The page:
a-ha – Live Review – Scarborough Open Air Theatre
By Roger Crow, July 2022
My love for some bands is immediate, and with others it grows over time. When the spotlight is on them at the height of their powers, it’s hard to gauge how good said group is, because there’s usually an ad campaign plugging them everywhere you look. The real acid test of course is you, them and time; when the hype has died down and you play their tracks every day, for years.
A-ha are one of those bands; creators of arguably the best pop song of the eighties, backed by one of THE greatest promos videos ever crafted, they burned brighter than the sun (which always shines on TV) for a while. It didn’t hurt that they also created a handful of other absolute classics; one of my favourite Bond themes, and more recently some beautiful ballads.
Never having seen them live, they were added to my mental list of bucket list bands, and as soon as the chance arose, I jumped at it.
However, there was a personal stumbling block. I’d seen one of their gigs on TV a couple of years ago, and wasn’t sure if Morten Harket’s voice was as good as the old days.
Could he still cut the mustard?
“Waves of emotion”
Well, after too-cool-for-school support band Deco do their thing, closing with one of the most infectious ear worm tracks I’ve heard in ages, there’s the obligatory pause.
Folks get drinks, pizzas and have loo breaks, while Norway’s greatest band get ready.
Though it’s an odd thing to do to compare artists of a similar age, advancing years of course have to be considered when assessing one of your favourite singers. Bryan Adams, who we saw a couple of days earlier at the same venue, is the same age as Harket, and works a crowd beautifully. Morten is the polar opposite, almost treating us like an afterthought for half of the gig. He’s all about the vocals, which is understandable. And that voice isn’t bad at all, far better than the time I saw their TV gig.
The band itself is phenomenal. I have to remind myself they’re not miming to some pre-recorded track, but creating that incredible sound live in front of us. And it’s odd that for songs which generate such waves of emotion from the audience, there’s so little from the lead singer. I’m not suggesting he do backflips across the stage, but at least become something more animated.
The set list is interesting, opening with the slow burn ‘Sycamore Leaves’, and ‘The Swing of Things’ before a few bangers, ‘Crying in the Rain’, ‘The Blood That Moves the Body’, ‘Train of Thought’, and the more recent classic, ‘Foot of the Mountain’.
Eventually ‘Cry Wolf’ turns up, and I’m a happy camper, but a handful of tracks; more recent stuff, dials down the energy. Things almost flatline, but you can’t build to a terrific finale without that calm before the storm, and while the new stuff is great, the final few smashes change things completely. I’ve waited decades to hear ‘Hunting High and Low’ live (one of my hard rotation songs), and it does not disappoint. The sight of gulls circling the theatre, a little like the video, only adds to the occasion.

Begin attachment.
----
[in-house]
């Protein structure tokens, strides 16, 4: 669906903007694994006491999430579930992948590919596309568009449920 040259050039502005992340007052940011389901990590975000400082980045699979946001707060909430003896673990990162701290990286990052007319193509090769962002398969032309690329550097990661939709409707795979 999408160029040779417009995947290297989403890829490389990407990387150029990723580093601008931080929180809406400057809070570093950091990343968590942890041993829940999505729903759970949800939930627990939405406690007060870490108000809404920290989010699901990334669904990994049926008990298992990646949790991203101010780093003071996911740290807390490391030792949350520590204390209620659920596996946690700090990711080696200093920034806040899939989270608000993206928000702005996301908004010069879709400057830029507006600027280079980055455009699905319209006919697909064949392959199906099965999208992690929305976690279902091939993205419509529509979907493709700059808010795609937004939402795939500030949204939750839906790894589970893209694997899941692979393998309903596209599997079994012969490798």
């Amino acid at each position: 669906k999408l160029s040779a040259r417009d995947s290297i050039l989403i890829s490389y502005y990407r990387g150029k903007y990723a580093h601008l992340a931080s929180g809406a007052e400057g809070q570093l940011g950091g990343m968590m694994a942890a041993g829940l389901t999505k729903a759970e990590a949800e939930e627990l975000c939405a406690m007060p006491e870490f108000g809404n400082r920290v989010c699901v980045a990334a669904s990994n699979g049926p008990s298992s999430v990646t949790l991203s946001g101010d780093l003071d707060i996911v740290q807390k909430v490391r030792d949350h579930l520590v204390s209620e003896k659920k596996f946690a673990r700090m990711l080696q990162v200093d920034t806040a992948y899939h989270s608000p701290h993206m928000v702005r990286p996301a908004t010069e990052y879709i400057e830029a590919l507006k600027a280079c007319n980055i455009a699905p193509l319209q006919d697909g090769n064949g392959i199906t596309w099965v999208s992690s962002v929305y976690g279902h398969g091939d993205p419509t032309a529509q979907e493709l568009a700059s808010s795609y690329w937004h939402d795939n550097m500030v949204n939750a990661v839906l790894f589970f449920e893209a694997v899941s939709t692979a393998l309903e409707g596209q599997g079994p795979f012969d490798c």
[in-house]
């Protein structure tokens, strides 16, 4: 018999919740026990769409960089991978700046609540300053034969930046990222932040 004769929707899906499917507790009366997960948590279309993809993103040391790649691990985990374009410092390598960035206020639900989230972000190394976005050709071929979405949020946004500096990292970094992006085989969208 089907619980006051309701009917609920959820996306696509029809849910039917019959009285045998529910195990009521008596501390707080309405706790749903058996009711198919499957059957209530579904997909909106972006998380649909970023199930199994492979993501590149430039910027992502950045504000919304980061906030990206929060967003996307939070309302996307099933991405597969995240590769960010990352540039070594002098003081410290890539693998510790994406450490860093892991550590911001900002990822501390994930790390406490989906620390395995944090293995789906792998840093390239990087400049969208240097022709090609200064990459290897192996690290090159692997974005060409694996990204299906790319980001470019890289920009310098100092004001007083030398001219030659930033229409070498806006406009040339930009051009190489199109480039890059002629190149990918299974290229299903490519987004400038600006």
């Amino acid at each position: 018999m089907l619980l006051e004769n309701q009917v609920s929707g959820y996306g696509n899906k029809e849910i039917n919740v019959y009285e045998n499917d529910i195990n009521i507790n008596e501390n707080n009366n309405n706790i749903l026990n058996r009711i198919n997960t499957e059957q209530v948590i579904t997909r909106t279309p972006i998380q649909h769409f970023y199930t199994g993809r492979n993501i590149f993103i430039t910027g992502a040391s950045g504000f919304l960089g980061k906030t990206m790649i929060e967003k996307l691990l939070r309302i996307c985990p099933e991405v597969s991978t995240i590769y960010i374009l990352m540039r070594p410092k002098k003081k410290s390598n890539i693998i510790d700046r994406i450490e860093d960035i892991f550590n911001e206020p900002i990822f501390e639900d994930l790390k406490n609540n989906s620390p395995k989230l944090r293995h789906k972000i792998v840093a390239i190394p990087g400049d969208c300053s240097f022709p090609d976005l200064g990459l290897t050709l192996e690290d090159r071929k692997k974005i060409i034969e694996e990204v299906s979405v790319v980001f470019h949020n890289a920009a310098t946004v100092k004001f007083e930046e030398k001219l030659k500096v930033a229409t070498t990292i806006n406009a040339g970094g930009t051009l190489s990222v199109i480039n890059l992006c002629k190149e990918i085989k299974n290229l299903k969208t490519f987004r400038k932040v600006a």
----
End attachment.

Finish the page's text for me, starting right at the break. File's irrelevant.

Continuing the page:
Just as I’m recovering from that soaring masterpiece, ‘The Living Daylights’ kicks in, and again the crowd goes wild. It’s like somebody hooked the gig up to a nuclear reactor after 20 minutes of running on a 9 volt battery.
As things settle after that 1987 classic, the band go off stage, and one grumpy audience member storms off in a huff, which is like leaving a party that just kicked into high gear.
By the time Morten and the lads return, almost everyone goes crazy for ‘The Sun Always Shines on TV’, which is understandable as it’s one of their greatest achievements. Many of us are transported back to the mid eighties, and while one mother and daughter in front of us have a big hug as they reflect on their past years, another mum is having a great time while her daughter gives her those looks of “You’re so embarrassing!”
And then comes the moment we’ve all been waiting for. Arguably the greatest pop song of the 1980s; a track which has been beautifully covered by the likes of Harriet, and Shiny and the Spoon, but there’s only one original. A tune which has the best workout beat for a treadmill, and one which bombed on its first release in 1984. However, a reworking crafted the 1985 synth-pop masterpiece that we know and love, and ‘Take On Me’ is the only way they could end the gig, with a sea of mobile phones recording the moment, while the masses sing along to every word. My vocals obviously are perfectly in tune, but just a shame they got drowned out. Take my word for it, okay.
The fact ‘You Are the One’ (absolute classic), and ‘Touchy!’ are absent is a crying shame, but kudos to Magne (Mags) Furuholmen for being the real conduit between audience and band. His one-liners are comedy gold.
It’s an unusual gig, with a strangely disconnected frontman, some laugh-out loud banter, and those incredible songs. Yes there are highs and lows like any show, but while I wanted more from Harket, his vocals are on point and I couldn’t fault a single note from the rest of the group.
A slow burn of an experience with a long fuse, and speakers that were sadly turned up to ear-shattering levels. However, when those explosive tracks ignite, it’s worth the preamble and the slight awkwardness to experience the unforgettable result.
images: Cuffe & Taylor